Yuri Petrovich Lyubimov (Russian: Ю́рий Петро́вич Люби́мов; 30 September [O.S. 17 September] 1917 – 5 October 2014) was a Soviet and Russian stage actor and director associated with the internationally renowned Taganka Theatre, which he founded in 1964. He was one of the leading names in the Russian theatre world.
Lyubimov in 2007
Yuri Petrovich Lyubimov
30 September 1917
|Died||5 October 2014 (aged 97)|
|Occupation||Stage actor, theatre director|
|Spouse(s)||Katalin Lyubimova (1978-2014)|
Life and careerEdit
Lyubimov was born in Yaroslavl in 1917. His grandfather was a kulak who fled to Moscow to escape arrest during the collectivisation. Lyubimov's father, Pyotr Zakharovich, was a merchant, who worked for a Scottish company, and his mother, Anna Alexandrovna, was a half-Russian and half-Gypsy schoolteacher. They moved to Moscow in 1922, where both were arrested. Lyubimov studied at the Institute for Energy in Moscow.
He was a member of Mikhail Chekhov's Second Moscow Art Theater from 1934 to 1936. During the 1930s, he also met Vsevolod Meyerhold, the avant-garde director. Lyubimov worked in the Song and Dance Ensemble of the NKVD, where he met and befriended Dmitri Shostakovich, Nikolai Erdman and many others.
After service in the Red Army during World War II, Lyubimov joined the Vakhtangov Theatre (founded by Yevgeny Vakhtangov). In 1953, he received the USSR State Prize. Lyubimov started teaching in 1963 and formed the Taganka Theatre the following year. His celebrated production of Bertold Brecht's The Good Person of Setzuan with Anna Orochko's class at the Schukin Theatre Institute earned him the artistic directorship of the Taganka Theatre. With Meyerhold, Stanislavsky, Vakhtangov and Brecht as his spiritual guides, Lyubimov eschewed Soviet drama for the more imaginative worlds of poetry and narrative fiction, which he dramatized, and the classics, which he broke apart, reconstituted and presented from a pronounced critical perspective. Under Lyubimov, the theatre rose to become the most popular in Moscow, with Vladimir Vysotsky and Alla Demidova as the leading actors. In 1971 Shakespeare's Hamlet became one of Lyubimov's highly successful and much acclaimed productions. In 1976 he was awarded by the BITEF First Prize for Hamlet.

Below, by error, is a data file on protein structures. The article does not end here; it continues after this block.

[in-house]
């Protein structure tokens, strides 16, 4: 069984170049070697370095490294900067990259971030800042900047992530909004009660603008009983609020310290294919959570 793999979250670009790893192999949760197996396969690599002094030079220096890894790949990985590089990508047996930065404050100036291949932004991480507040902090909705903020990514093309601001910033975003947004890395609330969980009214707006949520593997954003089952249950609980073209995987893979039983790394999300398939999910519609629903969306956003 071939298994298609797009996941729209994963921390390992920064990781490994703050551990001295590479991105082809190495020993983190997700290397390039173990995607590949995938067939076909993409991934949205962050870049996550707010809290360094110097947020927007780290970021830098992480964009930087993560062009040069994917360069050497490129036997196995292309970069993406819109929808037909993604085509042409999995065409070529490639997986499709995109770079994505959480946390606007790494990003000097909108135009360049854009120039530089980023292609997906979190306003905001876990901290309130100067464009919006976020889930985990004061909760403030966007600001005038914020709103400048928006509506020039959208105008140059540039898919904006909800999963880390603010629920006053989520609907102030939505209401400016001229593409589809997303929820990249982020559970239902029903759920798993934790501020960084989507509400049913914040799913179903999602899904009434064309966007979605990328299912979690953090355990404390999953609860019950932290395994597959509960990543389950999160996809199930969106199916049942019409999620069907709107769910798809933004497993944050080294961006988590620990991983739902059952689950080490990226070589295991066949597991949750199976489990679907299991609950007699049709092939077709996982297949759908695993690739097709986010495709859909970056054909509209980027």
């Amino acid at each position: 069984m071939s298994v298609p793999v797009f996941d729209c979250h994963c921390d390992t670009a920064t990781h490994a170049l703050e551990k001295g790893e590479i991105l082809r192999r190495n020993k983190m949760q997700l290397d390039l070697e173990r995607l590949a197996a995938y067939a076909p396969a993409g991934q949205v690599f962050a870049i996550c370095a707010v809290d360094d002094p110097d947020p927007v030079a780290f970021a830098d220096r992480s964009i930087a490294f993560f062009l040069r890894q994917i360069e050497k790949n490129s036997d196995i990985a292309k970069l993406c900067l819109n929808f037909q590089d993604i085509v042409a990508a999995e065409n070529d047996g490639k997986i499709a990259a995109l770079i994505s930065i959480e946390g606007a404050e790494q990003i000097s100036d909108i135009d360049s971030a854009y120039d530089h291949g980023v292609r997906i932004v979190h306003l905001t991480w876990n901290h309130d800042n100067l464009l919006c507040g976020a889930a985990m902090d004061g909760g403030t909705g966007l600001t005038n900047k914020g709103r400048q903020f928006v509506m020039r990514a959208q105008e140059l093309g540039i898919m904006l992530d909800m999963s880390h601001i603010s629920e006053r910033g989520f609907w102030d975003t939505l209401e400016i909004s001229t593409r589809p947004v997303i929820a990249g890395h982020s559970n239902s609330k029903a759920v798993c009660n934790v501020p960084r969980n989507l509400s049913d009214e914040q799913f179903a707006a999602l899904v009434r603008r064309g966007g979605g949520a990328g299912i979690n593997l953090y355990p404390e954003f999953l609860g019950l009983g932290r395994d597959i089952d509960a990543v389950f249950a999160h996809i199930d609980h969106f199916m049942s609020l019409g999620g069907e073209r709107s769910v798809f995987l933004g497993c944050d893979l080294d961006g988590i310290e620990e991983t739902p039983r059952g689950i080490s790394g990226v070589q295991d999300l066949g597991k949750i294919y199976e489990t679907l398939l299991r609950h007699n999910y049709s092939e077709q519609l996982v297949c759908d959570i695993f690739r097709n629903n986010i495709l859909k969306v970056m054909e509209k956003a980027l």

According to B. Beumers, the major innovations Lyubimov brought to theatrical history are the creation of a new theatrical genre, the poetic theatre, in which all revolves around one metaphor, and the creation of a new form of dramatic material, which incorporates a historical and biographical context. Lyubimov's performances — including the well-known Antiworlds, Pugachev, Listen!, and Comrade, believe, as well as newer Before and After, Oberiuty, and Honey — were fed and filled with poetic energy. In another performance, Fallen and Living, Yuri Lyubimov and David Samoilov built on verses by Pavel Kogan, Semyon Gudzenko and other poets of the World War II generation.
After Vysotsky's death in 1980, all of Lyubimov's productions were banned by the Communist authorities. In 1984, he was stripped of Soviet citizenship. Thereupon he worked abroad before returning to the Taganka Theatre in 1989. His staging of Eugene Onegin premiered in the Taganka on his 85th birthday to much critical acclaim.
While in the West he maintained a busy directing career. In the United States he directed Crime and Punishment at Arena Stage and Lulu at the Lyric Opera of Chicago. In 1983 he directed Crime and Punishment in London, winning the Evening Standard Award for Best Director, in 1985 he directed St Matthew Passion at La Scala. His effort to re-stage his famous The Master and Margarita at the American Repertory Theater failed to materialize because of a disagreement with the management of that company. In 1989, his Russian citizenship was restored.
In June 2011, before a performance of Bertolt Brecht's play The Good Person of Szechwan in Czech, the actors of Taganka refused to rehearse unless they were paid first. Lyubimov paid the money and left the theatre. "I've had enough of this disgrace, these humiliations, this lack of desire to work, this desire just for money", he said. Lyubimov retired from the theatre the following week. Two leading actors of theatre, Dmitry Mezhevich and Alla Smirdan, as well as some administrative assistants, followed Lyubimov. His dramatization of Dostoyevsky's Demons premiered the next year.
In June 2013 Lyubimov staged Alexander Borodin's opera Prince Igor at the Bolshoi Theatre, which was warmly received by audiences and critics. The new Prince Igor is shorter, with Lyubimov cutting out some parts of the opera. According to Vassily Sinaisky, the Bolshoi chief conductor, such a new structure of the opera was conceived to make it more dynamic and intense.
Lyubimov staged over 100 dramas and operas. "People tried to stick me with the label of political theater. But that's wrong. I was engaged in an aesthetic, in the expansion of the palette — what shades could be added in working with space and style," he says. Leonardo Shapiro concludes that "Lyubimov is probably best known for his daring theatrical adaptations of poetry and novels and his successful (and sometimes unsuccessful) run-ins with Soviet Premiers and Ministers of Culture over forbidden material."
As an actor, he performed in 37 plays and 17 films, and several remain classics.
Vladimir Vysotsky dedicated some of his famous songs (including "It's Not Evening Yet") to Yuri Lyubimov.
Lyubimov, a director who dominated Russian theatre for half a century, died at 97, after being admitted to the Botkin Clinic in Moscow with heart failure.
- Medal "For the Defence of Leningrad" (1943)
- Medal "For the Defence of Moscow"
- Medal "For the Victory over Germany in the Great Patriotic War 1941–1945"
- State Prize of the USSR, 2nd class (1952) - for his role in the play Tyatina "Yegor Bulychov and others" by M. Gorky (Theatre Vakhtangov)
- BITEF First Prize for Hamlet (1976)
- First Prize of “Theatrical Meetings in Warsaw” II International Festival, Poland (1980).